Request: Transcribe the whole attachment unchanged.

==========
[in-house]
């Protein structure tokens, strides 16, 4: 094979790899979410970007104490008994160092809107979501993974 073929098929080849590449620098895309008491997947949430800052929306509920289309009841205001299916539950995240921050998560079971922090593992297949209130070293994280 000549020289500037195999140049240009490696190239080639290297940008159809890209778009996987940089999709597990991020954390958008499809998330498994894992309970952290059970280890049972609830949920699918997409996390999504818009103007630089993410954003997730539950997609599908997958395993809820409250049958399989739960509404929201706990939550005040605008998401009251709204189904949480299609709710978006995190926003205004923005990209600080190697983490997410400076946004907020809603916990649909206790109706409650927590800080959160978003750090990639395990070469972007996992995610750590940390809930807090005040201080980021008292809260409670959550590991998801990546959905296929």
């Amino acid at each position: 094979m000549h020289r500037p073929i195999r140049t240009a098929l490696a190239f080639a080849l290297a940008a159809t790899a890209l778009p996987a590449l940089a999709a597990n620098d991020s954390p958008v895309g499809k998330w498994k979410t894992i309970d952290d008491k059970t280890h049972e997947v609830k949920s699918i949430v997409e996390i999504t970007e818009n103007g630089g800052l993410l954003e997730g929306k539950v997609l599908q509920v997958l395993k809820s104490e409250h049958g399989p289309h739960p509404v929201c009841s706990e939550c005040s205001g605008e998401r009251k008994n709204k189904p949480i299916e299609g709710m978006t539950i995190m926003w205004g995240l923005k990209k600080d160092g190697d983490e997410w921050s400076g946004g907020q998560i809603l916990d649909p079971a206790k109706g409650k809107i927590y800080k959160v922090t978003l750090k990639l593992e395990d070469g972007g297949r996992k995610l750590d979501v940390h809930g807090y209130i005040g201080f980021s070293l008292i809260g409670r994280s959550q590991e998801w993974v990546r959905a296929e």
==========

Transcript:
[in-house]
């Protein structure tokens, strides 16, 4: 094979790899979410970007104490008994160092809107979501993974 073929098929080849590449620098895309008491997947949430800052929306509920289309009841205001299916539950995240921050998560079971922090593992297949209130070293994280 000549020289500037195999140049240009490696190239080639290297940008159809890209778009996987940089999709597990991020954390958008499809998330498994894992309970952290059970280890049972609830949920699918997409996390999504818009103007630089993410954003997730539950997609599908997958395993809820409250049958399989739960509404929201706990939550005040605008998401009251709204189904949480299609709710978006995190926003205004923005990209600080190697983490997410400076946004907020809603916990649909206790109706409650927590800080959160978003750090990639395990070469972007996992995610750590940390809930807090005040201080980021008292809260409670959550590991998801990546959905296929």
């Amino acid at each position: 094979m000549h020289r500037p073929i195999r140049t240009a098929l490696a190239f080639a080849l290297a940008a159809t790899a890209l778009p996987a590449l940089a999709a597990n620098d991020s954390p958008v895309g499809k998330w498994k979410t894992i309970d952290d008491k059970t280890h049972e997947v609830k949920s699918i949430v997409e996390i999504t970007e818009n103007g630089g800052l993410l954003e997730g929306k539950v997609l599908q509920v997958l395993k809820s104490e409250h049958g399989p289309h739960p509404v929201c009841s706990e939550c005040s205001g605008e998401r009251k008994n709204k189904p949480i299916e299609g709710m978006t539950i995190m926003w205004g995240l923005k990209k600080d160092g190697d983490e997410w921050s400076g946004g907020q998560i809603l916990d649909p079971a206790k109706g409650k809107i927590y800080k959160v922090t978003l750090k990639l593992e395990d070469g972007g297949r996992k995610l750590d979501v940390h809930g807090y209130i005040g201080f980021s070293l008292i809260g409670r994280s959550q590991e998801w993974v990546r959905a296929e």